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Dr Supachai explained that his purpose for convening this consultation
was to seek Members’ views on the very specific request from Minister
Cuttaree for an emergency meeting of the CTG as the best or the most
practical approach for addressing the concerns raised by Mauritius. Dr
Supachai also informed Members that he had received separate letters
from the Ministers of Bangladesh and Nepal raising concerns similar to
those of Mauritius.
“There had been mixed reactions to the request for an emergency
session,” said Dr. Supachai at the conclusion of the consultations. He
suggested that the forthcoming regular session of the CTG, scheduled for
1 October, provided an opportunity where Members could raise concerns on
implementation, including those related to adjustment cost issues
resulting from quota abolition at the end of the year. At that meeting
there will be a final major review of the ATC integration process,
assisted by a report from the Textiles Monitoring Body (TMB).
Since the Textiles Agreement came into effect in 1995, the Goods Council
has conducted a major review of implementation of the agreement before
the end of each stage of the integration process. For the third and
final major review due to be conducted by the Goods Council on 1
October, the TMB’s report covers the period 2002-2004 and deals with all
implementation issues, including the integration process, the
transitional safeguard mechanism, and quantitative restrictions. The
report also contains elements for an overall assessment of the
implementation of the ATC.
Separately, Dr. Supachai noted that the WTO Secretariat, on its own
initiative, had organized three Regional Workshops during 2004 to
address textile and clothing sectoral implementation, integration and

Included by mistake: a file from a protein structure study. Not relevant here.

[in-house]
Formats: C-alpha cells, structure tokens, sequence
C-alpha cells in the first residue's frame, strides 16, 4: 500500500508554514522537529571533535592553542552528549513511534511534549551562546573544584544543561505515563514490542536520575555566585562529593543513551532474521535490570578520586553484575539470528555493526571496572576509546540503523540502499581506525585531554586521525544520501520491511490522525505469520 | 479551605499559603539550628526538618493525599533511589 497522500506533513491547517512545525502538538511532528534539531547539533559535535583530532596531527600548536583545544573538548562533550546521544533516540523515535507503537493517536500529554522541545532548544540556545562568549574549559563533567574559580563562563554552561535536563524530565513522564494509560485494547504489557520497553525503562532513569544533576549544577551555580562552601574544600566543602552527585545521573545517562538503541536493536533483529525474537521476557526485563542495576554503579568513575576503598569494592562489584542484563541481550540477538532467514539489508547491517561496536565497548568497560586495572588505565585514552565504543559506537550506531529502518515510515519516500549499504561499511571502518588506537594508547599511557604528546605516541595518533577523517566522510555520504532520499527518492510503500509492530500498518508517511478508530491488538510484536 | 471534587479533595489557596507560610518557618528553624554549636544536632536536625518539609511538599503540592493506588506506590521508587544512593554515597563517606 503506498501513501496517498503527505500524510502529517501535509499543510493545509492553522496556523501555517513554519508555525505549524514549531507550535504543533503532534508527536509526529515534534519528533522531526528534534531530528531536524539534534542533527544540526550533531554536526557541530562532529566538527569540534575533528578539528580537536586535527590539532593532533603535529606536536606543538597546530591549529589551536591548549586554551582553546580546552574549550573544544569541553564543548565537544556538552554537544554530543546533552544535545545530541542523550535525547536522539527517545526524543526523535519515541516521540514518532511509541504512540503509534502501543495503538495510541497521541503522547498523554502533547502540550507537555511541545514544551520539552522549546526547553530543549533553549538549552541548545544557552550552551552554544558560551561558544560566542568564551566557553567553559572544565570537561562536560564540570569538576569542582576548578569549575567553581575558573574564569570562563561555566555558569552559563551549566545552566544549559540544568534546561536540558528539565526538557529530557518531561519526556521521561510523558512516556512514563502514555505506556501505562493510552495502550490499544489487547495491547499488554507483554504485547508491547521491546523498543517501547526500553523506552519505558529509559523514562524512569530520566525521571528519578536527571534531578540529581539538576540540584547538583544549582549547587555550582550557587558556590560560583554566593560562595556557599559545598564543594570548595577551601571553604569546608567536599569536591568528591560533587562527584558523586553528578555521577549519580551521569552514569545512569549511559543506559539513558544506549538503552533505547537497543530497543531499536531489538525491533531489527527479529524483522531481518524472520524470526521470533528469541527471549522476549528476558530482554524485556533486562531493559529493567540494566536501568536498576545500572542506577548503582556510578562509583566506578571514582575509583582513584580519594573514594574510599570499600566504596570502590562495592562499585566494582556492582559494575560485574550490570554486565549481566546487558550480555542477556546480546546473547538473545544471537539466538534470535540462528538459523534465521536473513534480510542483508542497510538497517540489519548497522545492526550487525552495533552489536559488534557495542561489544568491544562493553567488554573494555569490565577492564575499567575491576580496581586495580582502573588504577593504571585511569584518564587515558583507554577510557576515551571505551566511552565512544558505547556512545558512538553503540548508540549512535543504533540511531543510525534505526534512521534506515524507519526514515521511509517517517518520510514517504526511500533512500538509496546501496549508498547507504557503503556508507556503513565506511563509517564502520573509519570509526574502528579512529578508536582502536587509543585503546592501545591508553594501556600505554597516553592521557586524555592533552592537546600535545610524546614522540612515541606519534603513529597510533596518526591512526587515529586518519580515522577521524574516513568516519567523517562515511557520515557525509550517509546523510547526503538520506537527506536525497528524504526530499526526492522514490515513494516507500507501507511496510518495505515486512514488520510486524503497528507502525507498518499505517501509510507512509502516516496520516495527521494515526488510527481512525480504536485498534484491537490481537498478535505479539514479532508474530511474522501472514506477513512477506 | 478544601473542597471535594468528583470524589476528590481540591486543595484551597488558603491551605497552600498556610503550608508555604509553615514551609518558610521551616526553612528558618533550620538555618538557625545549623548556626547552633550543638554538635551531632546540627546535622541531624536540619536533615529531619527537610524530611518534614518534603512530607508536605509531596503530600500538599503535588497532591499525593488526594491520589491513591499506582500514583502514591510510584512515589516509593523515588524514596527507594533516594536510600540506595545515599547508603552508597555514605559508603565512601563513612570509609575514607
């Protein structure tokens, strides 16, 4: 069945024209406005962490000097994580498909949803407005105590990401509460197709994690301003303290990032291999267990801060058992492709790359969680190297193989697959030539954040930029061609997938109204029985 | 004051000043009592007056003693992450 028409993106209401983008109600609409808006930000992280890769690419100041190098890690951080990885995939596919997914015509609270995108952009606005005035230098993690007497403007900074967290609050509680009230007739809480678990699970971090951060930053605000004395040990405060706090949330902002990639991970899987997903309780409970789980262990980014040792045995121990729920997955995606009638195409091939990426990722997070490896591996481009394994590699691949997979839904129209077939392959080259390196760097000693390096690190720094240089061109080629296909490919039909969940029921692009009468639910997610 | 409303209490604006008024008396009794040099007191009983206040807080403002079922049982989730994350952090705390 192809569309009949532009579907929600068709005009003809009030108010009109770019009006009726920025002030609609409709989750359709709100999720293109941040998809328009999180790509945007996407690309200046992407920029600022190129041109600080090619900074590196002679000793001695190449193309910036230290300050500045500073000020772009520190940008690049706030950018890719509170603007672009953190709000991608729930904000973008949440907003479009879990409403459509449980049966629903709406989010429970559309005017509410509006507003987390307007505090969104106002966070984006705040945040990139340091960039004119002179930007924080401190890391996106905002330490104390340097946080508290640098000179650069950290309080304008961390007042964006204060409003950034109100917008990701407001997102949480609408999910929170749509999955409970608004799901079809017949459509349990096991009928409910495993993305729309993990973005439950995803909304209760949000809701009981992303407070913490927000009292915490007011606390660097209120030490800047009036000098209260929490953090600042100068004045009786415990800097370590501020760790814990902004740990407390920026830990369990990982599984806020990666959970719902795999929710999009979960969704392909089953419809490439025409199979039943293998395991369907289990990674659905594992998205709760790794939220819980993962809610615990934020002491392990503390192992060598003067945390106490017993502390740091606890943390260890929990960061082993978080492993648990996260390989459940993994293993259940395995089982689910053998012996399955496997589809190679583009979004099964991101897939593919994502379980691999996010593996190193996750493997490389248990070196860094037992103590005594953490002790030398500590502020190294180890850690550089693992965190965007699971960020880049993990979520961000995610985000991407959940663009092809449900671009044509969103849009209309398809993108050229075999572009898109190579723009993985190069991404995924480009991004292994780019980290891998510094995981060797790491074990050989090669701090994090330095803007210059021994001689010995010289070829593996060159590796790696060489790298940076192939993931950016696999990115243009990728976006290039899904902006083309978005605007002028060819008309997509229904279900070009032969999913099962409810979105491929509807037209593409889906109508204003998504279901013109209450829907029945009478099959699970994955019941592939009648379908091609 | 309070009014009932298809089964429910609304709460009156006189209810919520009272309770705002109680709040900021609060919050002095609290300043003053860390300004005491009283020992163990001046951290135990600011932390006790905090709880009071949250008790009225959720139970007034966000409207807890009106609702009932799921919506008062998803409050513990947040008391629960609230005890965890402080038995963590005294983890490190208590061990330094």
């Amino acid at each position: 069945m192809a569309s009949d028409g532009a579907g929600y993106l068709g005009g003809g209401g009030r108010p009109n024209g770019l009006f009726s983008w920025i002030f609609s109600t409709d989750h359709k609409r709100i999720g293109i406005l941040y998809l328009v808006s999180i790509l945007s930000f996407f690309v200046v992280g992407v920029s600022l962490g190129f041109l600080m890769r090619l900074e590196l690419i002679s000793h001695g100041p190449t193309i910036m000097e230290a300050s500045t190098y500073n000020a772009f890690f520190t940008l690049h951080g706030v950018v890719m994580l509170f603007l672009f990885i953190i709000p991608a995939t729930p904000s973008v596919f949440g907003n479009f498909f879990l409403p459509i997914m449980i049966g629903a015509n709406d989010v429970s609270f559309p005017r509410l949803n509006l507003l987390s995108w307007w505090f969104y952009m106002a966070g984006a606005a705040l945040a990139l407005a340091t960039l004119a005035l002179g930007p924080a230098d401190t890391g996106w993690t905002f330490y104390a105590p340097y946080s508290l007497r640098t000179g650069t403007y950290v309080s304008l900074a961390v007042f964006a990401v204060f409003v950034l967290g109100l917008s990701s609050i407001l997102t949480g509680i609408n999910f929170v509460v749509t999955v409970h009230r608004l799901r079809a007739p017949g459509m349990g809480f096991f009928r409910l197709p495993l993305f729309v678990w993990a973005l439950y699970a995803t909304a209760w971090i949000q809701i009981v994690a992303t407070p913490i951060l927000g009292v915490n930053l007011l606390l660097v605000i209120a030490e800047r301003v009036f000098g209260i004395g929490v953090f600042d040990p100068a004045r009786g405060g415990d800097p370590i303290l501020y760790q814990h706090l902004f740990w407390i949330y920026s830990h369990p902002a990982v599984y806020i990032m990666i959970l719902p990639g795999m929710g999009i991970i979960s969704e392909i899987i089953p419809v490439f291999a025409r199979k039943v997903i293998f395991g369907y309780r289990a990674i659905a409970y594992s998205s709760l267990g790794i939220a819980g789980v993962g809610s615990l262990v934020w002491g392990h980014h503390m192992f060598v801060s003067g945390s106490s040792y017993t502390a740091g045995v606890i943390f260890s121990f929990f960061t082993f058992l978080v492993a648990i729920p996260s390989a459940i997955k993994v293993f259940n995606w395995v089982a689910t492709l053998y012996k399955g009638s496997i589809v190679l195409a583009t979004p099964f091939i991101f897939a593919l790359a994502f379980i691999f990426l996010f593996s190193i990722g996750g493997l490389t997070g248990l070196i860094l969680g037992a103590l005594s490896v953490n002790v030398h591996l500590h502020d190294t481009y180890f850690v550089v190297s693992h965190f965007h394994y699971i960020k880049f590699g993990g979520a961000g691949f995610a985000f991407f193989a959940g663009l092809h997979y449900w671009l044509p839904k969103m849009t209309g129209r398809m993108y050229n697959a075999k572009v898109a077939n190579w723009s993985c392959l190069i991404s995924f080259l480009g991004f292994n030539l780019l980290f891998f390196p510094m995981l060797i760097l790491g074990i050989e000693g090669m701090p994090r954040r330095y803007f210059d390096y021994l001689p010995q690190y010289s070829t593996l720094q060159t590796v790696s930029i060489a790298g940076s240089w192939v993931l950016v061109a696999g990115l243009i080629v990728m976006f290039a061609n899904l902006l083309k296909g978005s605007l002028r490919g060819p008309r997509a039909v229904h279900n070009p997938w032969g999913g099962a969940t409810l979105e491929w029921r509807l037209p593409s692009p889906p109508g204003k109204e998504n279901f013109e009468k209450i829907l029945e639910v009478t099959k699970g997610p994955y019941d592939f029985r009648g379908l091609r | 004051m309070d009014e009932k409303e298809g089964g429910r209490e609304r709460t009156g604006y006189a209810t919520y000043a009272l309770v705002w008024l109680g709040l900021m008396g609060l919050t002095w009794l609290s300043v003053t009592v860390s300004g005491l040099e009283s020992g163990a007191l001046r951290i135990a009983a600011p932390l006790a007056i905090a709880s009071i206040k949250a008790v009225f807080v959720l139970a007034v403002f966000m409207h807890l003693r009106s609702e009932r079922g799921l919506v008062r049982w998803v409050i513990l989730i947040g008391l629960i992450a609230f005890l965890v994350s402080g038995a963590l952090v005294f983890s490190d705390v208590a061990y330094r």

expiry issues, including the challenge of short-term adjustment costs.
The first of these Regional Workshops was held in Montevideo, Uruguay,
for ALADI (Latin American Integration Association) countries (2-4 June).
The second took place in Wuxi, China, for the Asia/Pacific countries, in
partnership with the World Bank, the IMF, the International Trade Centre
(ITC) and importers/retailers (9-11 June). The third is due to take
place in Maseru, Lesotho, (21-23 September) for African countries, also
in partnership with the World Bank, the IMF and the ITC.
Dr Supachai highlighted the IMF’s Trade Integration Mechanism (TIM) as a
further significant example of co-operation and coherence in global
economic policymaking. The TIM can help reassure low income developing
countries that they will receive assistance from the international
community to help them deal with adjustment difficulties they encounter
next year as a result of the expiry of the ATC and the restoration of
more liberal trade in textiles and clothing. Dr Supachai also noted that
in the WTO’s continuing dialogue with World Bank and IMF officials, the
two Bretton Woods institutions had constantly indicated their
pre-disposition to assist with adjustment and related issues, if they
were reflected as priorities in country programmes, including in country
Poverty Reduction Strategy Papers.
While expressing understanding for adjustment challenges, Dr. Supachai
said that “overall ATC implementation would bring considerable welfare
and efficiency gains for the global economy as well as benefits for the
Dr Supachai confirmed that he would be paying personal attention to the
phase-out process between now and the end of the year.